But his 25 year relationship with his wife was slowly disintegrating. By the late 1980s , the couple decided to divorce and the papers were signed in 1989. Shortly after the divorce wnt thorugh, his friend came to him with the idea of taking a camping holiday in Europe and Africa. “I thought it was a great idea, a chance to get away,” Mr. Griffin says, so they set off in the spring of 1990, ready for adventure. “It was a great trip!, Mr. Griffin says, “I just didn’t expect it to end the way it did.”
When the officers discovered the hash in the rented Volkswagen van, Mr. Griffin and his friend were taken to the city jail in Melilla. At the court appreance the next morning, the magistrate, through an interpreter, told Mr. Griffin he had nothing to worry about. But there was an administrative bungle and the two men were taken to the worst prison in Melilla – a Moorish fortress that had been built in the late 1400s and converted to a prison.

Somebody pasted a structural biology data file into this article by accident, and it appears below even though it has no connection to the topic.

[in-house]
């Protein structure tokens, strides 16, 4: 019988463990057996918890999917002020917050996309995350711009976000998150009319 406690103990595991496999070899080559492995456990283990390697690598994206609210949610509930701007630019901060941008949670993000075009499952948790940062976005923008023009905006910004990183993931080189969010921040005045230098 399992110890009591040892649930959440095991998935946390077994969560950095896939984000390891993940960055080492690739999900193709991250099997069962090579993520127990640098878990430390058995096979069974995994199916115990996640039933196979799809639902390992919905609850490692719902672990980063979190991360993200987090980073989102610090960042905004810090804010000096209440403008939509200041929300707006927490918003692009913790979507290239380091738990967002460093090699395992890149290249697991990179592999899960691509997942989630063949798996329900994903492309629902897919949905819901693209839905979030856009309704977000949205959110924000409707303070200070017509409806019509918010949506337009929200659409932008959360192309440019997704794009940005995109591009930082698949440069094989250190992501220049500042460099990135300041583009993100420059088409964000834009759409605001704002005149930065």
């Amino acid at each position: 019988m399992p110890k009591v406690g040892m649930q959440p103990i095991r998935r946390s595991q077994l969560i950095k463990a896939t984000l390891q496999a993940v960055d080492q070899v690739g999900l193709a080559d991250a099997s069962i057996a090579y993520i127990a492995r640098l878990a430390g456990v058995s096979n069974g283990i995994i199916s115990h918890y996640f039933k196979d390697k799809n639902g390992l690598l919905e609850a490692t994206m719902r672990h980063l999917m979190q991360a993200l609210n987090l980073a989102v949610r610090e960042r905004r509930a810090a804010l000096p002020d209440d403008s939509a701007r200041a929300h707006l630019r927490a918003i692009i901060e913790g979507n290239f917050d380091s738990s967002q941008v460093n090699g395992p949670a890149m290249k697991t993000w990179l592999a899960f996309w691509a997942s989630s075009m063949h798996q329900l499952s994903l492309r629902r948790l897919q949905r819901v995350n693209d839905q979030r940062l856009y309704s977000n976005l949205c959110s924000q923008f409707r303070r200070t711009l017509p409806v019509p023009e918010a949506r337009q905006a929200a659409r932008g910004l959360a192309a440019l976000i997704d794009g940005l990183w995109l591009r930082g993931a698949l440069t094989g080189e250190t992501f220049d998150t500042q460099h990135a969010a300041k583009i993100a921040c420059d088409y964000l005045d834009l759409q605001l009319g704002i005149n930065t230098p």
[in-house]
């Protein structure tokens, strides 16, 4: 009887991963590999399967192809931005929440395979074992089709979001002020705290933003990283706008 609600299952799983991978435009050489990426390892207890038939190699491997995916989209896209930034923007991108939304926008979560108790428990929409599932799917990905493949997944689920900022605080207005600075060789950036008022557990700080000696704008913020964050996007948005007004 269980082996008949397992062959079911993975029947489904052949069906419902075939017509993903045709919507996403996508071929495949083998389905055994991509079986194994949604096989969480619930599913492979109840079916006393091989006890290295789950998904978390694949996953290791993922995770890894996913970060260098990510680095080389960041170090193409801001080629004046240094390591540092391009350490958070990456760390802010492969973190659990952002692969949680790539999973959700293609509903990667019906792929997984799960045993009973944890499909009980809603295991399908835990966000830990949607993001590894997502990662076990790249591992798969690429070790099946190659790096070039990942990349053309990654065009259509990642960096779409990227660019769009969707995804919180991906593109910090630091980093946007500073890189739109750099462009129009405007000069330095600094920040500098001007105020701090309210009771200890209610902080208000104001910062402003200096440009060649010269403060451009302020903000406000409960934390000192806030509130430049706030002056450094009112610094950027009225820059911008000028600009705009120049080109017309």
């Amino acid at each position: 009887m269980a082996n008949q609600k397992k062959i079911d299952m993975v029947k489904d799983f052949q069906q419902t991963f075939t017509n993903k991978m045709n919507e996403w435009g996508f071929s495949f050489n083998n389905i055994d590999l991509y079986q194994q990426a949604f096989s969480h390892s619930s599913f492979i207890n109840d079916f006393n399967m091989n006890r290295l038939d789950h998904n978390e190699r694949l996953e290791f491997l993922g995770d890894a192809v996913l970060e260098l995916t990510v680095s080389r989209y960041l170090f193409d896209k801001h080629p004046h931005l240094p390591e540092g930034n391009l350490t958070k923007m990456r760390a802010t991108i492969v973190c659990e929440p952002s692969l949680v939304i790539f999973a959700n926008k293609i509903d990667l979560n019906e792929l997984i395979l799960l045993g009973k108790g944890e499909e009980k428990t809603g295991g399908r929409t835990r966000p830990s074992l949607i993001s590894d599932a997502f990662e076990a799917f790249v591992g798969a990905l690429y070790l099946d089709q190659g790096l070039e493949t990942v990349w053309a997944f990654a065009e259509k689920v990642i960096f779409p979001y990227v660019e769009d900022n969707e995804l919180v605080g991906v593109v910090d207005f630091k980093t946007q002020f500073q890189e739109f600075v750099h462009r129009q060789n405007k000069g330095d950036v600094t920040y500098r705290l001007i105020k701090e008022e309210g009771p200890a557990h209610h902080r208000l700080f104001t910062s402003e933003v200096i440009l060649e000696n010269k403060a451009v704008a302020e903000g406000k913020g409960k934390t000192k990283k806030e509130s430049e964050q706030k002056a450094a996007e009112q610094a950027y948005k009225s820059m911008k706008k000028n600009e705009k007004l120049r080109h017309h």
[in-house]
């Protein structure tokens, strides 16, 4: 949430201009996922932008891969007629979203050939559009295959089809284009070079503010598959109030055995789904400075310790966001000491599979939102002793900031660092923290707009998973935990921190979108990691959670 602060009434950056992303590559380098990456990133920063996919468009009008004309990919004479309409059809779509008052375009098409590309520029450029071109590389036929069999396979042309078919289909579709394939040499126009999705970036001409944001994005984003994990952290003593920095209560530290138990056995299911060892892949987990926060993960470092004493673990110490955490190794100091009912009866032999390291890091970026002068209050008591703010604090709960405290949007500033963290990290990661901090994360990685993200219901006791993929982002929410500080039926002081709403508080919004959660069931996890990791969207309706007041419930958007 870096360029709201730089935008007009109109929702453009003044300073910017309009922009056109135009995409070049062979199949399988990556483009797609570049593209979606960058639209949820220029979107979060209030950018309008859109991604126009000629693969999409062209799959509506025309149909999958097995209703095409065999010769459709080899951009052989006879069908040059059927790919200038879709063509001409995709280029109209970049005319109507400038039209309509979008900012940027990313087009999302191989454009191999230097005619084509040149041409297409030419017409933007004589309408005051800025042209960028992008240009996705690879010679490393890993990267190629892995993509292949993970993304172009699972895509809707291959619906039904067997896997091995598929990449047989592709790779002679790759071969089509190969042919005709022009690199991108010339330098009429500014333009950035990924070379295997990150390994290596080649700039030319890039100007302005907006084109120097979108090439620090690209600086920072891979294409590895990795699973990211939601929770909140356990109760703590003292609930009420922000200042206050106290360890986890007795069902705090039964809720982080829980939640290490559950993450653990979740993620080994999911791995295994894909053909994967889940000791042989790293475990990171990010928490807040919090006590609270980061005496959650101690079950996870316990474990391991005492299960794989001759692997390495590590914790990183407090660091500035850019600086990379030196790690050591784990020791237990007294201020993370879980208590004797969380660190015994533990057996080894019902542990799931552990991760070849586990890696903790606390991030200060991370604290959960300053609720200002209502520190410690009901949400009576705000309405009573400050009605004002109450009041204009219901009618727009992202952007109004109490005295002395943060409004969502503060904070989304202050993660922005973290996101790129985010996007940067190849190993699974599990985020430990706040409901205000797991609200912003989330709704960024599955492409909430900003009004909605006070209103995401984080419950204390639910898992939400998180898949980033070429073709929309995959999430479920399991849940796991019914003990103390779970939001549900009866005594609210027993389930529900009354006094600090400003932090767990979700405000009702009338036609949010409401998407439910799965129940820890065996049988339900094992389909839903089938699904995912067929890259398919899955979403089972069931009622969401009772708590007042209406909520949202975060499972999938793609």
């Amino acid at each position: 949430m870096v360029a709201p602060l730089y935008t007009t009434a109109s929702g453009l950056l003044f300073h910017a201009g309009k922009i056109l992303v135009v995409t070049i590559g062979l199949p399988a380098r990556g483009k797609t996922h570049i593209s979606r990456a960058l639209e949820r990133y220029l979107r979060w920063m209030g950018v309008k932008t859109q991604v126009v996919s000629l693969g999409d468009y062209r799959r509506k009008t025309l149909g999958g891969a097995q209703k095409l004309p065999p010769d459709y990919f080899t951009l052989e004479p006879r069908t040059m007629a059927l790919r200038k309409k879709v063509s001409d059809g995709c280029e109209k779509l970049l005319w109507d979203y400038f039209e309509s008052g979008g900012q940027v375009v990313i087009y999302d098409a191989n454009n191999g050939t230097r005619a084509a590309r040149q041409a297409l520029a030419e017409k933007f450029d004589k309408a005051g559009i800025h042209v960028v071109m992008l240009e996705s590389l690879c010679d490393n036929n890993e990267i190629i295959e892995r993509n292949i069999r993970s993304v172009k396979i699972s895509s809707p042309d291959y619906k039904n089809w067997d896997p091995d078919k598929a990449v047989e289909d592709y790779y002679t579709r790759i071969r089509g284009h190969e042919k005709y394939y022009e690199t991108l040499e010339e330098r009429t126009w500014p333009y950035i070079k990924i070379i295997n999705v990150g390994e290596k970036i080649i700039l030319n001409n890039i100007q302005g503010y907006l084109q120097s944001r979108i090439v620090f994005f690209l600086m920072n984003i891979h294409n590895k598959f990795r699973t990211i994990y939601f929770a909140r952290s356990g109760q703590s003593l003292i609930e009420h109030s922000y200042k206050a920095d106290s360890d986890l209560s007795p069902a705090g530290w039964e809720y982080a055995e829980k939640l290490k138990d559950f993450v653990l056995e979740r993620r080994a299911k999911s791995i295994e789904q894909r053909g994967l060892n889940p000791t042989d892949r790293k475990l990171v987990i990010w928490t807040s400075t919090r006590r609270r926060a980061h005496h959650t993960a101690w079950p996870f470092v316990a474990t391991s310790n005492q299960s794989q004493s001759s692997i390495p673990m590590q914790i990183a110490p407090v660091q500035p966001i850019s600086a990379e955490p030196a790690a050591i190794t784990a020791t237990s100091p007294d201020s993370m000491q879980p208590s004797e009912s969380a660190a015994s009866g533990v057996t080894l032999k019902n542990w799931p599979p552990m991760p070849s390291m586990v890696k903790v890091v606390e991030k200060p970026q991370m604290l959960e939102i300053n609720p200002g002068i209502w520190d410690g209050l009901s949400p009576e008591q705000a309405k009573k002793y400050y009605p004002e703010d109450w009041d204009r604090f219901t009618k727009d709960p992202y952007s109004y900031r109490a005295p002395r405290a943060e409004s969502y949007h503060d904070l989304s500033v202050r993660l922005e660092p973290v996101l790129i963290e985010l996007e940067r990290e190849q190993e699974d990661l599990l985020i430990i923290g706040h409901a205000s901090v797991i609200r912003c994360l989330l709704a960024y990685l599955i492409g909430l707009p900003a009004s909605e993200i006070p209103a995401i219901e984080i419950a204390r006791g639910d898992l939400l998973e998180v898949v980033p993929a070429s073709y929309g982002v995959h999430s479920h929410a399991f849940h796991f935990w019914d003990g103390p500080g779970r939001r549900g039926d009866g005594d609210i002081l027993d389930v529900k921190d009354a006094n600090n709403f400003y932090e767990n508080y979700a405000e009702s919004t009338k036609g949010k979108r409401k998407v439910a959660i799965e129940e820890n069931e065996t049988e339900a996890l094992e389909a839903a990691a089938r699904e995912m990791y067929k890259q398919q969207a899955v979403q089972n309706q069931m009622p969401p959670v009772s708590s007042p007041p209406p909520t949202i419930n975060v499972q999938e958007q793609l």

“If you ever saw the movie “Midnight Express” – that was a really nice prison compared to the one we were in,” Mr. Griffin says. “As a new prisoner, they gave you a urine-soaked blanket and they shoved you out onto the prison patio where 150 people dive on you, trying to rip everything of value off of you. Once we were in there, I realized we were in for a serious, serious problem.” There were about 250 people in the prison, mostly Africans but with a handful of Europeans mixed in. The prisoners were housed with more than 30 to a cell, stacked three or four high in bunks.
“The conditions were just abhorent. There were thousands of rats, human feces all over the floor – the toilet was a hole in the floor with a mountain of feces around it. Rats would jump up out of the hole and bit your balls if you didn’t cup yourself when you squatted over the hole. Maggots, rats, millions of those AFrican coackroaches. It was unbelievable.”